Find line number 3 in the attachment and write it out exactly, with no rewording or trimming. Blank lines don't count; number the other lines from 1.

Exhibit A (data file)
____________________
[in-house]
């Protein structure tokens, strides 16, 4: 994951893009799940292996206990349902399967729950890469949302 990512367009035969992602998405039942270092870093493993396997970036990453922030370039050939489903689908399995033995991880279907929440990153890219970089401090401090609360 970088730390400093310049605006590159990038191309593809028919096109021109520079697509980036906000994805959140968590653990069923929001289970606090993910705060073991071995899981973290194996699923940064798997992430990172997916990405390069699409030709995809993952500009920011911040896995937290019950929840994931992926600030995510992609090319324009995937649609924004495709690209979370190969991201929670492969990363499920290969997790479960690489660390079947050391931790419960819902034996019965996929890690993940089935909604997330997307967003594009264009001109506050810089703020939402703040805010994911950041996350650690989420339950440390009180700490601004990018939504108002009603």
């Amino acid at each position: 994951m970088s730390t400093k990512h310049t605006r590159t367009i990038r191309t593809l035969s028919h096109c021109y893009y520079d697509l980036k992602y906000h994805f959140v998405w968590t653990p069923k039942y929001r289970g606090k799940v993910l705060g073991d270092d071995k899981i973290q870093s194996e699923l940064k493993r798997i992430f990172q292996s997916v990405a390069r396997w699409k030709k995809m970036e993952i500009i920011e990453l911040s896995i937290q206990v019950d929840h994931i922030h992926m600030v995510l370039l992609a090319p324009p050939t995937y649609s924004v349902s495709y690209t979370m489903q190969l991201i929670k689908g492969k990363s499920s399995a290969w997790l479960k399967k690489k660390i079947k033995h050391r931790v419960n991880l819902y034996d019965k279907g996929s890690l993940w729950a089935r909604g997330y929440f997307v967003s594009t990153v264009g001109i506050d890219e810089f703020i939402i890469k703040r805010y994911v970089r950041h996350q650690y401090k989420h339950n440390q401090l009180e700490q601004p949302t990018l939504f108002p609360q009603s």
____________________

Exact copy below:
């Amino acid at each position: 994951m970088s730390t400093k990512h310049t605006r590159t367009i990038r191309t593809l035969s028919h096109c021109y893009y520079d697509l980036k992602y906000h994805f959140v998405w968590t653990p069923k039942y929001r289970g606090k799940v993910l705060g073991d270092d071995k899981i973290q870093s194996e699923l940064k493993r798997i992430f990172q292996s997916v990405a390069r396997w699409k030709k995809m970036e993952i500009i920011e990453l911040s896995i937290q206990v019950d929840h994931i922030h992926m600030v995510l370039l992609a090319p324009p050939t995937y649609s924004v349902s495709y690209t979370m489903q190969l991201i929670k689908g492969k990363s499920s399995a290969w997790l479960k399967k690489k660390i079947k033995h050391r931790v419960n991880l819902y034996d019965k279907g996929s890690l993940w729950a089935r909604g997330y929440f997307v967003s594009t990153v264009g001109i506050d890219e810089f703020i939402i890469k703040r805010y994911v970089r950041h996350q650690y401090k989420h339950n440390q401090l009180e700490q601004p949302t990018l939504f108002p609360q009603s």